Sheep sector seeks government support over fresh 'no-deal' Brexit concerns

The UK is the third largest sheep meat exporter in the world, supplying more than 80,000 tonnes to the EU each year
The UK is the third largest sheep meat exporter in the world, supplying more than 80,000 tonnes to the EU each year

The sheep sector has highlighted concerns over the economic impact a no-deal Brexit would have despite a new deadline for the UK to leave the EU.

In light of a new Brexit deadline of 31 October being agreed last week, sheep industry figures have discussed mitigation measures with the government.

This is if the UK leaves the EU at any point in the future without a deal that has free and frictionless trade on the table.

The UK is the third largest sheep meat exporter in the world, supplying more than 80,000 tonnes to the European Union each year.

In the event of the UK leaving without a deal, the European Union would apply a tariff of 48 per cent on UK sheep meat.

This tariff would mean that it could cost more than €150 million per annum if exports were to be maintained.



Sheep industry representatives believe such tariff levels would make exports uncompetitive and would leave the UK market oversupplied.

Farmers fear this would have a massive negative impact on incomes, with the sheep market likely to experience significant disruption which would impact on other agricultural sectors.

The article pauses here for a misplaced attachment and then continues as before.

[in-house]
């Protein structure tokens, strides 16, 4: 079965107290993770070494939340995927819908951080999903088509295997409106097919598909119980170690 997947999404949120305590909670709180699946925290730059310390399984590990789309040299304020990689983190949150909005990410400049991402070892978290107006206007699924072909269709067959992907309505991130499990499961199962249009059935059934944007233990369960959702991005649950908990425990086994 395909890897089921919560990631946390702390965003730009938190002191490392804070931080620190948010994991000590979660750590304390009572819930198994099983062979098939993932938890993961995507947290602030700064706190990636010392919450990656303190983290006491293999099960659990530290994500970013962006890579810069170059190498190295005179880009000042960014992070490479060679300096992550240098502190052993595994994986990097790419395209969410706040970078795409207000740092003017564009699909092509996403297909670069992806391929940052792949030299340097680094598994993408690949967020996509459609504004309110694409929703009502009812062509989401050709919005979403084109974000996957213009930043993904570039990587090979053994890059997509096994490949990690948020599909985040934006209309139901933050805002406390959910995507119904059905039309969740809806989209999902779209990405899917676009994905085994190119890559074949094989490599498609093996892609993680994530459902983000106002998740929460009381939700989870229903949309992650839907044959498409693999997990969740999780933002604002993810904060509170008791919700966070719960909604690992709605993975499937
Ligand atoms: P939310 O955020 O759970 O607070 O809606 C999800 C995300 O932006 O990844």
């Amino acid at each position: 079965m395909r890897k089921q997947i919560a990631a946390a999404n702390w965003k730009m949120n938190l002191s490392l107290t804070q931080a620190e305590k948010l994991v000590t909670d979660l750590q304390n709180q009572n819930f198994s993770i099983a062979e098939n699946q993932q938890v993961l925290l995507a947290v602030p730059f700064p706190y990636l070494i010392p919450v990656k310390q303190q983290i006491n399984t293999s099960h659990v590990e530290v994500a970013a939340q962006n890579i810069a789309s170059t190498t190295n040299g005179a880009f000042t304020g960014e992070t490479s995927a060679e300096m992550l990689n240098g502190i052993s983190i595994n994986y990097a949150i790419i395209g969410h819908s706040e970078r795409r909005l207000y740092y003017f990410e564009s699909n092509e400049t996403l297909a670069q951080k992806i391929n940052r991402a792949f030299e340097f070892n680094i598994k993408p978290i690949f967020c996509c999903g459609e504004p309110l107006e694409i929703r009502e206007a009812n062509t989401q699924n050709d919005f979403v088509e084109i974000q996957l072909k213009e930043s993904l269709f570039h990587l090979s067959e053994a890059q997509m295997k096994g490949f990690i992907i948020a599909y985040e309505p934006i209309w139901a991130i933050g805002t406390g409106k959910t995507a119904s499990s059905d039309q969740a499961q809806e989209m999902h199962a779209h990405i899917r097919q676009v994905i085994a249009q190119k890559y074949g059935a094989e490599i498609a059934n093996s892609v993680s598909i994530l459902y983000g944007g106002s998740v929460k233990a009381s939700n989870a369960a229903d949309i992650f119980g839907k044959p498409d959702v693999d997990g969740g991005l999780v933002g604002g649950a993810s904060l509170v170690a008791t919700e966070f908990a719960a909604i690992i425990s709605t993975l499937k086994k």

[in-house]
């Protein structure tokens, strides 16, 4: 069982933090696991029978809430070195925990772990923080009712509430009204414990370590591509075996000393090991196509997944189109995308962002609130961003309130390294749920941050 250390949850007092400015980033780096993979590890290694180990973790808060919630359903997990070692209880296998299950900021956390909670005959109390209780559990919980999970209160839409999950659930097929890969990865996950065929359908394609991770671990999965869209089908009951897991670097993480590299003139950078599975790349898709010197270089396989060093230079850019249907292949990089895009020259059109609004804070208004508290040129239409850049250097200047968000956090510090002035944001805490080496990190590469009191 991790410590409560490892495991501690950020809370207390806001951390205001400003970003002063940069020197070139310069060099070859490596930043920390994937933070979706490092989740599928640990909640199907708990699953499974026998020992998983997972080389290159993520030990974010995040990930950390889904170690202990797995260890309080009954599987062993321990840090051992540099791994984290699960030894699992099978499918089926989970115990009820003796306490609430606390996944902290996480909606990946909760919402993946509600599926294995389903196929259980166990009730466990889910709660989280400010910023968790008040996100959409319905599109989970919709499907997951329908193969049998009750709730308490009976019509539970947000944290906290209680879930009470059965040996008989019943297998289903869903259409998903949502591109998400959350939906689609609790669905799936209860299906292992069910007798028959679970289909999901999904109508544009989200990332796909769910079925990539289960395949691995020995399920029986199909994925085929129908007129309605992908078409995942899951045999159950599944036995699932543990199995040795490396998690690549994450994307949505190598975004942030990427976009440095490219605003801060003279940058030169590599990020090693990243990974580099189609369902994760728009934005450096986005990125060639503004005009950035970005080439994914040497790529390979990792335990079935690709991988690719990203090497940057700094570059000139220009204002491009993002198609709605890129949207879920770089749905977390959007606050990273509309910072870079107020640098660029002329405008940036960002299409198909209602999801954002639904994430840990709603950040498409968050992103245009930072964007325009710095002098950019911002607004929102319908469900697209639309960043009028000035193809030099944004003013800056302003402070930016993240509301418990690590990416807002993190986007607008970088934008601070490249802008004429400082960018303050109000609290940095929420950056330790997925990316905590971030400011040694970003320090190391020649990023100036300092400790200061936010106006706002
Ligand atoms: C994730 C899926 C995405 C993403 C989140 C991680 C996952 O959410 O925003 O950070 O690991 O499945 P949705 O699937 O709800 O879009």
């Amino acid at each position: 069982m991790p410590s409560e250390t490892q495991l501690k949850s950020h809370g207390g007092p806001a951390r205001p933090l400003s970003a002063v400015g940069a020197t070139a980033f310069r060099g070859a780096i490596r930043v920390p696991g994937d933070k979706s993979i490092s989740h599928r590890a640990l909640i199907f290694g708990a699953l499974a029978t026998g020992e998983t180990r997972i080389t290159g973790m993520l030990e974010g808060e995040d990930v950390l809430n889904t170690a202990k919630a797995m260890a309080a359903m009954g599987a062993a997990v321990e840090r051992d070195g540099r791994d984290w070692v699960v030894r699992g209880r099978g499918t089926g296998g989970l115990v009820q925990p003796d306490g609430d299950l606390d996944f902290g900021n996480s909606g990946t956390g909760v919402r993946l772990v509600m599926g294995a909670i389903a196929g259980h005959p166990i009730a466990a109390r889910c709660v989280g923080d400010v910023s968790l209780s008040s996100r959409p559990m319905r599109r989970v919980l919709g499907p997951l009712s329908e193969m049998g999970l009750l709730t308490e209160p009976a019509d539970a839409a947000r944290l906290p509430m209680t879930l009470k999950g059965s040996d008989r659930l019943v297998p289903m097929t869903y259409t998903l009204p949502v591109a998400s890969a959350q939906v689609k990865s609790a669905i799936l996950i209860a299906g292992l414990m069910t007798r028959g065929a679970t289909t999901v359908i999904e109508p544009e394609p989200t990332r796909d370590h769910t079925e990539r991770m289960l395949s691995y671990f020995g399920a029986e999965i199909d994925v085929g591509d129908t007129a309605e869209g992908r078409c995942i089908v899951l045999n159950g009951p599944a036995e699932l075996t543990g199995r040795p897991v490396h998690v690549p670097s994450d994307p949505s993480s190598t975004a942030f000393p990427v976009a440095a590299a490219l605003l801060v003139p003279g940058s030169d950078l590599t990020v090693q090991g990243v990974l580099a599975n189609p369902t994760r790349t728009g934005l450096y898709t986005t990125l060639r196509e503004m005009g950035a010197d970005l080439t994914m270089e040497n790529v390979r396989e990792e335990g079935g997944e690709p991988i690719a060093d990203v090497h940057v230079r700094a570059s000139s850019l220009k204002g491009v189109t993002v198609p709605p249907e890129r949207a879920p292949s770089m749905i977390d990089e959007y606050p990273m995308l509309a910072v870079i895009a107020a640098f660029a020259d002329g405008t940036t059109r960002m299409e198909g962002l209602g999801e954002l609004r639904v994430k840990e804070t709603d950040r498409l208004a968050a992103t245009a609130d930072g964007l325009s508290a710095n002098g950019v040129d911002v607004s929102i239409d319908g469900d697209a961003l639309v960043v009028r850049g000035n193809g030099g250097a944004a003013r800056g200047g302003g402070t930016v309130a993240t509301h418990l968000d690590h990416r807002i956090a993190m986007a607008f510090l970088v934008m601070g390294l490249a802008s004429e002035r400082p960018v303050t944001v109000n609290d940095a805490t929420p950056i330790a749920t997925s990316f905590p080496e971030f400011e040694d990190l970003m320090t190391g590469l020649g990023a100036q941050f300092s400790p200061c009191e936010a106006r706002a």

Meanwhile, NFU Scotland and other stakeholders met with the Scottish government to stress the need for short term support in the event of a ‘no-deal’ Brexit.

Scotland is home to one fifth of the entire sheep flock of the UK, and farmers fear that the economy would be substantially affected by such a scenario.

The union believes that, given the uncertainty that Brexit is generating, that all sectors should be included in similar discussions on emergency plans and mitigation measures.

NFU Scotland President Andrew McCornick, who farms 600 breeding ewes at Lochfoot, Dumfries, said: “We have known for some time that the impact of a ‘No Deal’ Brexit on the sheep sector would be substantial given the reliance on exports.

“Although a new deadline for Brexit has been agreed, the reality is that if we leave the European Union at any point in the future without a deal the impacts would be felt by every farming and crofting businesses from Shetland to Stranraer.



“At our meeting today with other industry representatives and the Scottish government there was agreement that emergency measures would be needed to support the sector in the event of a ‘No Deal’.

“However, we still need to work on the details on how best to deliver the necessary support to protect farm incomes in order to secure the jobs and opportunities which the sector provides in our rural communities.”

Mr McCornick urged the UK government and Scottish government to facilitate 'emergency discussions' across all sectors to ensure farmers are prepared for the 'worst possible outcome'.

“We remain crystal clear that a ‘No Deal’ Brexit must be avoided if we are to see our industry grow. Farmers across Scotland need security and fair access to the European market. Our politicians must fulfil their duty to secure a favourable future for everyone,” he added.